Title: Shuffle, Repeat
Author: Jen Klein
Published: May 3rd, 2016
Genre: Young Adult; Contemporary; Romance
Format: Ebook (336 pages)
Rating: ★★★☆☆ 3 stars
June wants high school to end and real life to begin. Oliver is soaking up senior year’s glory days. They could have coasted through high school, knowing about—but not really knowing—each other.
Except that their moms have arranged for Oliver to drive June to school. Every. Single. Day.
Suddenly these two opposites are fighting about music, life . . . pretty much everything. But love is unpredictable. When promises—and hearts—get broken, Oliver and June must figure out what really matters. And then fight for it.
Due to a super long book hangover, this is actually the first standalone novel that I’ve read since late-May. I chose this novel after a rummage through Goodreads for new fiction to read, and I chose a book I knew would be fun and cute and easy to read. This novel came out quite recently, and its Goodreads description recommends this novel to fans of Stephanie Perkins, Huntley Fitzpatrick, and Jenny Han – whose novels I have read and really enjoyed. So around midnight a couple nights ago, I decided to download it and just dive right in (I’m currently unemployed and have no sleep schedule – yay me).
This book is a pretty standard YA contemporary romance novel. We have June – cynical and sarcastic, desperate to graduate from high school so she can finally start living in the ‘real’ world, and Oliver – popular, good-looking, star-player of the school’s football team, revelling in what he believes will be the best years of his life. Recently moving into a new farmhouse inherited to her mother, Hannah, June is forced to get taken to school by Oliver, who just so happens to be the son of her mother’s best friend. Disagreeing with each other’s music choices and outlooks on life, Oliver devises a game that, when they can prove that their life philosophy is the ‘correct’ one, they get to choose a song to add to their ‘Sunrise Songs’ playlist. This game results in a growing relationship with these lifelong acquaintances, as they force each other to step outside their worldviews, and see their high school lives through each other’s eyes.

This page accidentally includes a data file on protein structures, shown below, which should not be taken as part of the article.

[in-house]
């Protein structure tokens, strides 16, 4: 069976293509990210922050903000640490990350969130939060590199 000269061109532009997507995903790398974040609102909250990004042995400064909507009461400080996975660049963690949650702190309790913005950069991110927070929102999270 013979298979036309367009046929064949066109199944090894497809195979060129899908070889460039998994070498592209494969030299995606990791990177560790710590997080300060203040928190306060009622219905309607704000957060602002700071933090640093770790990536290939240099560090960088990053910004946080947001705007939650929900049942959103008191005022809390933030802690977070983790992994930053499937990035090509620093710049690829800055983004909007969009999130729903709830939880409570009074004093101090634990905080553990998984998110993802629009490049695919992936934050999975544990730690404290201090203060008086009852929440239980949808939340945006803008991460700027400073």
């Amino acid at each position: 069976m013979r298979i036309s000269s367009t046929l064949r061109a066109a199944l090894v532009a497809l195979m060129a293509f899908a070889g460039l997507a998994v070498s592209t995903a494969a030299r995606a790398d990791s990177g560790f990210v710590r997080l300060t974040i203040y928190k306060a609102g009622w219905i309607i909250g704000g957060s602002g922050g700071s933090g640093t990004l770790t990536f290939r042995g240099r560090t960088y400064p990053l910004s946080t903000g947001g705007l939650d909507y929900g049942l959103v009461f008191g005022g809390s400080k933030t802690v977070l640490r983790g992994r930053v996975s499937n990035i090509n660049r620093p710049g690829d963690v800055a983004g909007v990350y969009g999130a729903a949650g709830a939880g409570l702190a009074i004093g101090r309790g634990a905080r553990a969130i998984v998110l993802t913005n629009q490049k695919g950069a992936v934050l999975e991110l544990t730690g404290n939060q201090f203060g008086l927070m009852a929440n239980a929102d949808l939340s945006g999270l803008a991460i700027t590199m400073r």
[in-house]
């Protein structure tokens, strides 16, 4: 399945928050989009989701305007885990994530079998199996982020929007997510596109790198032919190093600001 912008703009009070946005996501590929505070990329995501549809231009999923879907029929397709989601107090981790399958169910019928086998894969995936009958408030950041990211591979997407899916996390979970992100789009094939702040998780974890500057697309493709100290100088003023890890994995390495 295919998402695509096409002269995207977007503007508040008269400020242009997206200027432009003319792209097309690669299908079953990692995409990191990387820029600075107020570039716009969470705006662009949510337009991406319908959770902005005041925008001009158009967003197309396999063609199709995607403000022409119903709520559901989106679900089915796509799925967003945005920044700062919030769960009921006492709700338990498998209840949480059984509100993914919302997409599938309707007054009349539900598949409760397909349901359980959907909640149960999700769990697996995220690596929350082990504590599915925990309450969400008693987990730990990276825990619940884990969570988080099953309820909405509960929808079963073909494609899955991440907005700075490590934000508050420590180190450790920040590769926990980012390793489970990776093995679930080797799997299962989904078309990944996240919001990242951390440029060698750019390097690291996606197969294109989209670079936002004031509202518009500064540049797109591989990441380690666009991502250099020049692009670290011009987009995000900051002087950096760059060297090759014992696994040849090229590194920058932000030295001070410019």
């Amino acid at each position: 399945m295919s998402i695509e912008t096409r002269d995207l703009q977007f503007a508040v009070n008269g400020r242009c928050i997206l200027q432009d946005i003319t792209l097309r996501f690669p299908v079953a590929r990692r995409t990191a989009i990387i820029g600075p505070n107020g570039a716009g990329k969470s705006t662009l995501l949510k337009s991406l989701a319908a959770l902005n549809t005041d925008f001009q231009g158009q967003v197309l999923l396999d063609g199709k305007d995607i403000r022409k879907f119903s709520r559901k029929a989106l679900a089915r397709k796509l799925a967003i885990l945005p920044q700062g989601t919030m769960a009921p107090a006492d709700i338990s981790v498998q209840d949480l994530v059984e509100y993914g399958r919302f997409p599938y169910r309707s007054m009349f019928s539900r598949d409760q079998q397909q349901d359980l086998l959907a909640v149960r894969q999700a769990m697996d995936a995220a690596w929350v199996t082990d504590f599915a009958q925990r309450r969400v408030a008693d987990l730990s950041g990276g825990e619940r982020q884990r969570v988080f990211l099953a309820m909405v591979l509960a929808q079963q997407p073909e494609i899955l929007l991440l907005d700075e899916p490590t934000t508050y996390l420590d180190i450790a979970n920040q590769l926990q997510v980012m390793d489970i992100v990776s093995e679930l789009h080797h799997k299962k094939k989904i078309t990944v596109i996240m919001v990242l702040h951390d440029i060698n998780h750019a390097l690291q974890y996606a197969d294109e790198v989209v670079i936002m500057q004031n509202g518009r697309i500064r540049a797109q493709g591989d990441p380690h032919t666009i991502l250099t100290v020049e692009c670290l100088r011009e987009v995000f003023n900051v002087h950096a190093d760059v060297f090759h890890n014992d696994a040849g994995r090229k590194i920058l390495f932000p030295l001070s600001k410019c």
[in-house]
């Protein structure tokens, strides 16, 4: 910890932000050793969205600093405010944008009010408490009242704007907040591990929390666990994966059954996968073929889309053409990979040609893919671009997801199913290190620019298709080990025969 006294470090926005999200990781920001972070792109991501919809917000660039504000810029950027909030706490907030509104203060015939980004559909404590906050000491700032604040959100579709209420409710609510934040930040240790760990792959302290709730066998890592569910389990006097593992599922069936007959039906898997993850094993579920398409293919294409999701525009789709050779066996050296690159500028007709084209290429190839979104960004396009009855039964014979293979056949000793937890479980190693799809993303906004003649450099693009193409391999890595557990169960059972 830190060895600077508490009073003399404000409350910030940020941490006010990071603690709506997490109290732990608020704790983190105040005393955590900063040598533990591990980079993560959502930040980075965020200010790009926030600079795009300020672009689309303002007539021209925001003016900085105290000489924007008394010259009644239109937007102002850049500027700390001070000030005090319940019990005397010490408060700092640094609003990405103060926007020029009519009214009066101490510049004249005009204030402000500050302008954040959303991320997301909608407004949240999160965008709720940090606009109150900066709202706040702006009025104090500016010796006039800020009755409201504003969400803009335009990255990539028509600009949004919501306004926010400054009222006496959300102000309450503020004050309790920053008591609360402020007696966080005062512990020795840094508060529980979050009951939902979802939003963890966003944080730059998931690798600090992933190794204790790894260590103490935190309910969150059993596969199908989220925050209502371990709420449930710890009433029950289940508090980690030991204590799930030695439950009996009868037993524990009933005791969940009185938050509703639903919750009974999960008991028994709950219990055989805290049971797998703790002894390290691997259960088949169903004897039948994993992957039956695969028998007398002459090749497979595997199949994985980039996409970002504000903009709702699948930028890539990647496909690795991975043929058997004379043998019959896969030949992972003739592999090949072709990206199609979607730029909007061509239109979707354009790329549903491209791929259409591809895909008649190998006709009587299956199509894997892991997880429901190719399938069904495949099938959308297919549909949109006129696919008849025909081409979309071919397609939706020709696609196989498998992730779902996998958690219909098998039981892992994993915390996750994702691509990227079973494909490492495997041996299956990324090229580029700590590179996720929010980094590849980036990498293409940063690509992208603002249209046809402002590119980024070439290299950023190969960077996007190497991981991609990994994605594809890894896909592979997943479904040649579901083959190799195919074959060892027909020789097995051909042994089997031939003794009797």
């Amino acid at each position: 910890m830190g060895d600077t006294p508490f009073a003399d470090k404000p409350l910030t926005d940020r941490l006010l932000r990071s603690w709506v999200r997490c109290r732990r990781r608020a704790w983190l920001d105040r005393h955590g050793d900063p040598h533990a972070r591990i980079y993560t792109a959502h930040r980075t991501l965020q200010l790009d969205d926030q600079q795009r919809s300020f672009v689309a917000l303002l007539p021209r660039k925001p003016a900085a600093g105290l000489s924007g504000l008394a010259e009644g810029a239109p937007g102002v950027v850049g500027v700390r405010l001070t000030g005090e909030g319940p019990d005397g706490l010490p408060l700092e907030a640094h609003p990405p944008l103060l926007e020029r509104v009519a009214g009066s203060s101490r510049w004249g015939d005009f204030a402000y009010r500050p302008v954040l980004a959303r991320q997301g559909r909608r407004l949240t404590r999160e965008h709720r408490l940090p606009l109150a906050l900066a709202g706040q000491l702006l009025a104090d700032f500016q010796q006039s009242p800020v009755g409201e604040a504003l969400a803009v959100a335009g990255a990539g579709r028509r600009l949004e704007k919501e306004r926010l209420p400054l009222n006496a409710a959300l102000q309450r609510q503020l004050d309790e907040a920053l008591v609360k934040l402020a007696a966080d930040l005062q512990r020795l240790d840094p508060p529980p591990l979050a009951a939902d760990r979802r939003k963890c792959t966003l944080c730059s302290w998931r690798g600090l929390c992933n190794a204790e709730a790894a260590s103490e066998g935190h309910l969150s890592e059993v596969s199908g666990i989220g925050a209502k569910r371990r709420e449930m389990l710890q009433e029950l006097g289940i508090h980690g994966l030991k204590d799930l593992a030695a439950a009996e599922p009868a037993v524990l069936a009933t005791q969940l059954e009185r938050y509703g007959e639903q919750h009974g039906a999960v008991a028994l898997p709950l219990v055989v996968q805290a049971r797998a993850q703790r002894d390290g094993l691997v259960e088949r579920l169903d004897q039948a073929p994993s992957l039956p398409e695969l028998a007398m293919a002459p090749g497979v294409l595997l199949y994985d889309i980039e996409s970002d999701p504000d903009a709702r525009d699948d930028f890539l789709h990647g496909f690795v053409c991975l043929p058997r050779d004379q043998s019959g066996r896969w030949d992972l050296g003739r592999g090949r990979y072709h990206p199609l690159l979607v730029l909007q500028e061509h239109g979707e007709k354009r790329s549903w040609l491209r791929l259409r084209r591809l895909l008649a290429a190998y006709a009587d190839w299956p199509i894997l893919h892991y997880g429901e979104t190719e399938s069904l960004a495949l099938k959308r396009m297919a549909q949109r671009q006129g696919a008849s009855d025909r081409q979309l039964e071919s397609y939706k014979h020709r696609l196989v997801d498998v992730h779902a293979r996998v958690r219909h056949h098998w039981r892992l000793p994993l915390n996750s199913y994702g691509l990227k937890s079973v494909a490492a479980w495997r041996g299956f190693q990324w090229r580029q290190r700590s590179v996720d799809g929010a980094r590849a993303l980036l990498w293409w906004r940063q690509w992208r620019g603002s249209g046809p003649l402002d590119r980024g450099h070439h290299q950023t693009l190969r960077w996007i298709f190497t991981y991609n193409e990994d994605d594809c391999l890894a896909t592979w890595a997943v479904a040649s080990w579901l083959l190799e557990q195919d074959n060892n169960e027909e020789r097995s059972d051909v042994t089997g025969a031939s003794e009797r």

Opening the novel and seeing the contents, it was a nice surprise to see that the layout is not only in standard chapters, but also categorised into the four seasons. This layout reminds me a lot of Pete Hautman’s The Big Crunch, and what I like about it is that it makes you feel more included in the main character’s life, as each season can serve as a representation of the MC’s development, and their relationship with the love interest, as so:
Fall – New school year, meet the MC’s love interest and their friends/family
Winter – Relationship between the MC and the love interest grows
Spring – This relationship continues to grow, but then there is a bump in the road, relationship sours and ends
Summer – MC learns new life lessons, relationship is usually resolved, happy ending!
While I enjoy this layout, the first chapter of this novel made me wary, and this is due to the characterisation of June. She’s pretty judgemental, and for a second I even considered giving up on this novel, as I thought that she would be a really annoying character throughout. This example is from the second page of the novel:
“I know you have amassed a certain amount of nice-guy cred, but you don’t really have to pick me up. It’s egregious. It’s excessive.” Belatedly, I remember that Oliver might not follow my advanced vocabulary, and I dial it back so he’ll understand.”
The SECOND page.
So I read this and roll my eyes and decide to just endure this type of assholery believing that it’ll taper out overtime as the character development kicks in. And looking back, I don’t think that she gets more annoying than she is here. If you can endure the first chapter then I think you can get through this book. And of course June becomes less judgemental over the course of the novel due to her friendship with Oliver. He’s a nice character: Sweet, fun, caring. I think this novel would have benefited with a dual POV so we could see and understand Oliver and his actions some more. I’m struggling to come up with something to say about Oliver other than “He was nice.” (Maybe I’m just rusty at writing book reviews).
Normally in contemporary novels like this I actually love the secondary characters and this was no exception. The funniest parts of the novel for me came from June’s liberal mother, Hannah, as she embarked on a romantic relationship with her contractor, Cash (who I liked a lot, but we don’t see much of him). June also has a small group of school friends who definitely made the novel more entertaining with their attempts at finding love. Again, I just wish we saw more of them.
This book is a cute read, one which I found pretty enjoyable (it got me out of my massive book-slump!) but I’m sure a couple months from now, I won’t be able to remember much about this novel. Nothing about this novel really stands out for me. But perhaps that is due to me reading so many YA books similar to this one.
Until next time!
(P.S. – So glad to be back! Apologies for my month-long absence, it’s been a weird one.)
Would I read this novel again? A cute book, but most likely not.
Who would I recommend this novel to? Fans of contemporary romance novels set in high school, people looking for a light read for the summer, people stuck in a reading slump (like me).